BHA Blasts Aussies Over ‘Travel Warning’
BHA chairman Jean-Charles Le Coz: The Australian media got it wrong.
LEGIAN ~ Bali’s powerful hotel association has strongly criticised the Australian media for blowing up a reworded government travel advisory for Bali – about Nyepi, Bali’s annual Silent Day, on March 16 this year – as an “upgraded travel warning” relating to terrorism.
Bali Hotels Association (BHA) 2010 chairman Jean-Charles Le Coz, general manager of the Nikko at Nusa Dua, said media in Australia needed to be more aware of the issues – and to read the material from which it was quoting before printing or broadcasting stories based on it.
“This statement is not related with the level of security or threat that Bali may experience. It is only an update on an event that happens yearly,” Le Coz said in a statement issued by the BHA on Wednesday.
“We are disappointed to read that this somehow normal information has been relayed in the Australian press as a ‘Travel Warning.’
“We can only deplore, as we have done so for the last couple of years, that the Australian travel warning system relays information that is often linked to hearsay, is not location specific and most importantly that each time new information (regardless of its importance to security) is posted, it pops-up as a ‘change in travel warning’, every time replicating fears that are not founded.”
Le Coz said the current situation in Bali had not changed and that security measures that had been in place for two years were constantly monitored, audited and reviewed.
“Tight and regular cooperation with police and other security and safety related agencies ensure that BHA member hotels and guests are well protected; security and safety standards of BHA hotels are among the highest on the island and serve as the basis of numerous safety and security policies in Indonesia and other parts of Asia,” he said.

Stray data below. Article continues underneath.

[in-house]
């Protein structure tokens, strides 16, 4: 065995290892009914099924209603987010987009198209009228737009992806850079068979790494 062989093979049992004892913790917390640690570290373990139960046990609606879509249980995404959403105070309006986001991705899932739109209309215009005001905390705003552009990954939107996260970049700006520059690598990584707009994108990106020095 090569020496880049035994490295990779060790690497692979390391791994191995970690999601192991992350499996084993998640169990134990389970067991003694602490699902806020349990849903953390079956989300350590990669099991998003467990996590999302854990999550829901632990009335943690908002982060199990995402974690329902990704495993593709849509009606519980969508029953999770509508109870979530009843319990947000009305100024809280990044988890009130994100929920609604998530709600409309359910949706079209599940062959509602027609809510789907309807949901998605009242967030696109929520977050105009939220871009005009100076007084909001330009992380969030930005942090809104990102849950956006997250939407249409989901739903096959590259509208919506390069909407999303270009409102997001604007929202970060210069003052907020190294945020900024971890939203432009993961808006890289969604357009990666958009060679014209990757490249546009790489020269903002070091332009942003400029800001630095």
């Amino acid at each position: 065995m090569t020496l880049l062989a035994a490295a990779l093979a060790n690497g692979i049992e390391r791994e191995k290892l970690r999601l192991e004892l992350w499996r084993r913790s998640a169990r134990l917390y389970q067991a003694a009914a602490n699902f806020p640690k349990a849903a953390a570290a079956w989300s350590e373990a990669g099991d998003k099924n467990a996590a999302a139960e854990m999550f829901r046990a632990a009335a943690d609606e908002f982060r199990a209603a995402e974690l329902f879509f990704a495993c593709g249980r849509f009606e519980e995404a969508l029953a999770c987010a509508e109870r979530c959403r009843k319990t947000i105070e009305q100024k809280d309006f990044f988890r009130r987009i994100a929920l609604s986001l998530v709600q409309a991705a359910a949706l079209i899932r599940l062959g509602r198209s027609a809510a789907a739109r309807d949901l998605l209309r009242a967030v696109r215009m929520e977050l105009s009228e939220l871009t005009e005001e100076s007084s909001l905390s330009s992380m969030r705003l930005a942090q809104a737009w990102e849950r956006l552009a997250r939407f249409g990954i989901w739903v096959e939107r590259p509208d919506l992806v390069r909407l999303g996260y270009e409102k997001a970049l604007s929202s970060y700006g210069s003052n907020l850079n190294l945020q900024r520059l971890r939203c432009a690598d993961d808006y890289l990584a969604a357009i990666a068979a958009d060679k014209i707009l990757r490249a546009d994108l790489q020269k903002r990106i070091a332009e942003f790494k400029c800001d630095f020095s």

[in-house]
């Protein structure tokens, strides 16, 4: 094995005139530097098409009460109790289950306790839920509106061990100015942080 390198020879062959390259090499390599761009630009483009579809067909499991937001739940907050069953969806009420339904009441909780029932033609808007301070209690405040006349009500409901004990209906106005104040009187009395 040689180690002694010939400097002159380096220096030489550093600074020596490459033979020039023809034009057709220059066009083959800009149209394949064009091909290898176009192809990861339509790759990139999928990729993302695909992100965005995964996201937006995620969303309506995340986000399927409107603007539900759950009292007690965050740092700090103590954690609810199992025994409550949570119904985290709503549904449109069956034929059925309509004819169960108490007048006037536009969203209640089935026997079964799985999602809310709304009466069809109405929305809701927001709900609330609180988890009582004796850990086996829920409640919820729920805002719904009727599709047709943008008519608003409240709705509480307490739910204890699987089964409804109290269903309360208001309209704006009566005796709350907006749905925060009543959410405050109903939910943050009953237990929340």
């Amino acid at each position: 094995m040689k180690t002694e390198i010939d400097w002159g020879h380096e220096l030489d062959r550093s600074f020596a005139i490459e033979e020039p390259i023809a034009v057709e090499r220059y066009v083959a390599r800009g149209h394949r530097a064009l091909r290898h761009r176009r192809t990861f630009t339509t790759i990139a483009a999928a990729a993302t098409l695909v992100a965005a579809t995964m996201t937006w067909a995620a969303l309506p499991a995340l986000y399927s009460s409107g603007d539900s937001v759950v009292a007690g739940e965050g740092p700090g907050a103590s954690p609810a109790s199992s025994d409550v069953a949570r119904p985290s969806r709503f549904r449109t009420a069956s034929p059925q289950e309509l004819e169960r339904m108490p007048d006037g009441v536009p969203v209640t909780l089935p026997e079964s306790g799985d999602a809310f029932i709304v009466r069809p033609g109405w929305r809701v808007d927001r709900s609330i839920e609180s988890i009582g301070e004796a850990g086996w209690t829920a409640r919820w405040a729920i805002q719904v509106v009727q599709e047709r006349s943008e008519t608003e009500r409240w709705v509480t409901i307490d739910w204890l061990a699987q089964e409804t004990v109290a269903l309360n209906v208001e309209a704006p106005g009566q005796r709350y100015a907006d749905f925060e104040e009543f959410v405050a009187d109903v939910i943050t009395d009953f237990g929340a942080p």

The alarm over the misinterpreted Australian travel advice follows posting on New Year’s Eve on the American embassy website in Jakarta of a “warning” about imminent terrorist activity, which the embassy said had come from Governor I Made Mangku Pastika.
National airline Garuda said this week some of its Australian passengers had cancelled flights to Bali in response to the American warning.
The “risk of an immediate terrorist attack” cited in the American warning was widely reported in Australia. Garuda’s Denpasar general manager Bagus Y Siregar, who is also the airline’s area manager for New South Wales in Australia, said:
“I happened to be in Australia. The issue received widespread attention and, in fact, it was repeatedly aired by ABC television.”
The television network had attributed the news to Governor Pastika, which had contributed to its credibility among Australians, he said.
“On that day we were really worried and many Australians believed it. A number of Australian tourists to Bali cancelled their scheduled departures as a result.”
The reports had also caused widespread concern among Bali tourism operators.
“We urge all parties to really careful in issuing statements,” said Siregar. “Bali tourism is very sensitive to security issues. Government and society should protect the interests of Bali and not promote panic.”
The reissued Australian travel advisory was circulated on Wednesday, the same day Garuda launched a new programme of cut-price fares between Australia and Bali in a bid to boost tourist travel.